A look at yesterday's job through the rose colored glasses of non-perfectionism. A tale of two camera systems.

 This image of a corner of the Denver Convention Center has absolutely nothing to do
with this particular blog post. It's sitting here on top of the page because I like looking at the 
colors and the shape. Done with the Pentax K-01.

Starting the day with an active meditation on seriousness.
And the cult of coffee-ism. 

One of my favorite Austin ad agencies got me hooked up with a cool software company which one might call a "start up" if not for the fact that they have nearly 500 employees, offices around the world and tons of income. One thing they did not have, and which they understood the need for, was really nice photographs of their top twelve executives. Yesterday we aimed to fix that. In a previous meeting we worked together to craft a creative brief that called for me to a formal yet edgy and modern portrait, a series of action portraits at a conference table, capturing hand gestures and facial expressions as in an interview and then, finally, a waist up portrait in an exterior hallway (beautiful architecture everywhere).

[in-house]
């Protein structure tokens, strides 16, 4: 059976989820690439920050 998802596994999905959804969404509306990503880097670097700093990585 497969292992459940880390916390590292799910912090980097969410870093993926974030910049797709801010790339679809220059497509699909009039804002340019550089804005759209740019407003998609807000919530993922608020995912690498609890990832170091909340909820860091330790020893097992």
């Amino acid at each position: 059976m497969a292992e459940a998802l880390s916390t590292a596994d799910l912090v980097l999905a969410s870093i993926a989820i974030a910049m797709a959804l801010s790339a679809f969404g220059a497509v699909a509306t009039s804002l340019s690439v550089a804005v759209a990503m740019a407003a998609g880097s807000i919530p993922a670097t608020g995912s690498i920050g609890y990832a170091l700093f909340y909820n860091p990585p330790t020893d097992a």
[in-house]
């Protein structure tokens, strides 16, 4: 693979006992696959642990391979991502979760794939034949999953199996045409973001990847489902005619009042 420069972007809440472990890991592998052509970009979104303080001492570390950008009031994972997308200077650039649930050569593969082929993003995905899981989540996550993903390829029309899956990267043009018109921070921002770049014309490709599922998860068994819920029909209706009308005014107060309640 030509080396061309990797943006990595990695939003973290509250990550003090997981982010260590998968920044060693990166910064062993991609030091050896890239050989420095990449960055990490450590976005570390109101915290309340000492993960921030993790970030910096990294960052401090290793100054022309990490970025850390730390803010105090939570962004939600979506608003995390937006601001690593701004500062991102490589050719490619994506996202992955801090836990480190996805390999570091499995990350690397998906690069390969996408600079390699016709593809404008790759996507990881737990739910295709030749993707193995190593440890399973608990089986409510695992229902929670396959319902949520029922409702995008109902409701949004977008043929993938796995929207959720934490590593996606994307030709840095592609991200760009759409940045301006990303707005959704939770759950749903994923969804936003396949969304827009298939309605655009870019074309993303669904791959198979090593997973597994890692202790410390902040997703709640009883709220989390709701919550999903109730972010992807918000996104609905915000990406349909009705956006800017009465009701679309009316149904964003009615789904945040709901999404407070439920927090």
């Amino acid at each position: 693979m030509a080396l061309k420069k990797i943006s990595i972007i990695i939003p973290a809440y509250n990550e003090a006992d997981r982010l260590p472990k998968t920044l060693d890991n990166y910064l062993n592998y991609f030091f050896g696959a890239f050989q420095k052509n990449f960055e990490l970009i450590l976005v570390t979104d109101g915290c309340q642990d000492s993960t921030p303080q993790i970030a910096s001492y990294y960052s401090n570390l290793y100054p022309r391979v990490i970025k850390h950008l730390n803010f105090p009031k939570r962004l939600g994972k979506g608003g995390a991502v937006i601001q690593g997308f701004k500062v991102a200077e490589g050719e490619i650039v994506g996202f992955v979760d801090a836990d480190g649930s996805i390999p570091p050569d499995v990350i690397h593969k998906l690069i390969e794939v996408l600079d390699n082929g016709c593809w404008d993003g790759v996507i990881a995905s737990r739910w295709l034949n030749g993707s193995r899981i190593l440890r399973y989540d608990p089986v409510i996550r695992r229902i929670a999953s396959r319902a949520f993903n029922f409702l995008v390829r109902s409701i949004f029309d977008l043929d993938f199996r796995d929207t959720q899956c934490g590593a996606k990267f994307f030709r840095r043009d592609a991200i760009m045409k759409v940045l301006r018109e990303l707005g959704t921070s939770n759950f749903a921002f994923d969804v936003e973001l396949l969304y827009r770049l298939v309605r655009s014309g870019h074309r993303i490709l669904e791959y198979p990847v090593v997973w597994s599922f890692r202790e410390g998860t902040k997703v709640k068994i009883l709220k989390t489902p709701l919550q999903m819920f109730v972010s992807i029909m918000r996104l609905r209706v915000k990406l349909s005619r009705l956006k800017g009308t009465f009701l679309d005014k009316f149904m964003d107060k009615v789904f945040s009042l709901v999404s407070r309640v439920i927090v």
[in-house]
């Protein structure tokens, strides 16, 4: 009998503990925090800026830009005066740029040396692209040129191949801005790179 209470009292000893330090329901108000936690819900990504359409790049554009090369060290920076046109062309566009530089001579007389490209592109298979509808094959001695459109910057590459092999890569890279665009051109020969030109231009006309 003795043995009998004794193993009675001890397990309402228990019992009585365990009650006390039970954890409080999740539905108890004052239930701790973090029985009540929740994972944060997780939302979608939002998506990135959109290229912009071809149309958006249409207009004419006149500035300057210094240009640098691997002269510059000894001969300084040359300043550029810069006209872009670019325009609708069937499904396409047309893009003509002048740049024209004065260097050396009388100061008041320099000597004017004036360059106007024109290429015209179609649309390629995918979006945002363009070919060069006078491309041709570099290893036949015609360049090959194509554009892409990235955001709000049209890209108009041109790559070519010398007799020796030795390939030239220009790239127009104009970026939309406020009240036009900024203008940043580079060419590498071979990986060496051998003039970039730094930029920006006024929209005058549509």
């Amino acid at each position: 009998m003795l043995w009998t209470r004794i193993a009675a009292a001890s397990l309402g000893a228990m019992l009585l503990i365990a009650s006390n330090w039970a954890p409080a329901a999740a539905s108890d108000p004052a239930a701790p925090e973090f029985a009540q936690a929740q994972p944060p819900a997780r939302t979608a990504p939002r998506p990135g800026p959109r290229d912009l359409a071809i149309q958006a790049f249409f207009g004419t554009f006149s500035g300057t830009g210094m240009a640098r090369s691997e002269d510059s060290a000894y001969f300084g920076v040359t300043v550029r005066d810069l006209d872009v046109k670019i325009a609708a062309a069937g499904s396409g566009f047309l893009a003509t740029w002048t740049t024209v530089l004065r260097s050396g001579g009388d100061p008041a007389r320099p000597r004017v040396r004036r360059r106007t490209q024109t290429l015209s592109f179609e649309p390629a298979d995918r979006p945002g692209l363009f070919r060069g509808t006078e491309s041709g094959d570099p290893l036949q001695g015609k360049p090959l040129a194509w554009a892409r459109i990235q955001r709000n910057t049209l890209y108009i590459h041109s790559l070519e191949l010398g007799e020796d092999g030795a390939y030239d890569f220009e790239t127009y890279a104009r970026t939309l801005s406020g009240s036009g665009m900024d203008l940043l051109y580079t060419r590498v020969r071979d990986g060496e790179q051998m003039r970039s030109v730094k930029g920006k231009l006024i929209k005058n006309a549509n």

The men and women we were photographing were already "warmed up" for their media experience because many of them had been interviewed for a video project the day before. 

I found a conference room that faced north a got beautiful, diffuse but directional light during the entire day. The back wall was a beautiful soft green/teal airbrushed glass. I had every intention of lighting the crap out of every shot and brought along enough gear to light up the entire floor of their office in this exquisite bank tower but when I started figuring out the shooting angles and how I wanted to pose the people for the interview shots and formal portraits I instantly saw that nature had done a much better job with the lighting than I ever could. It was just up to me to position each person to get some good modeling on their faces. This sounds optimistic but it turned out to be so true. Perfectly done lighting without lifting a finger. All of the flashes and light stands and umbrellas stayed in their cases and my most important tool of the day was my tripod. 

I had planned to shoot everything with the Panasonic GH4 and the two f2.8 zooms but.....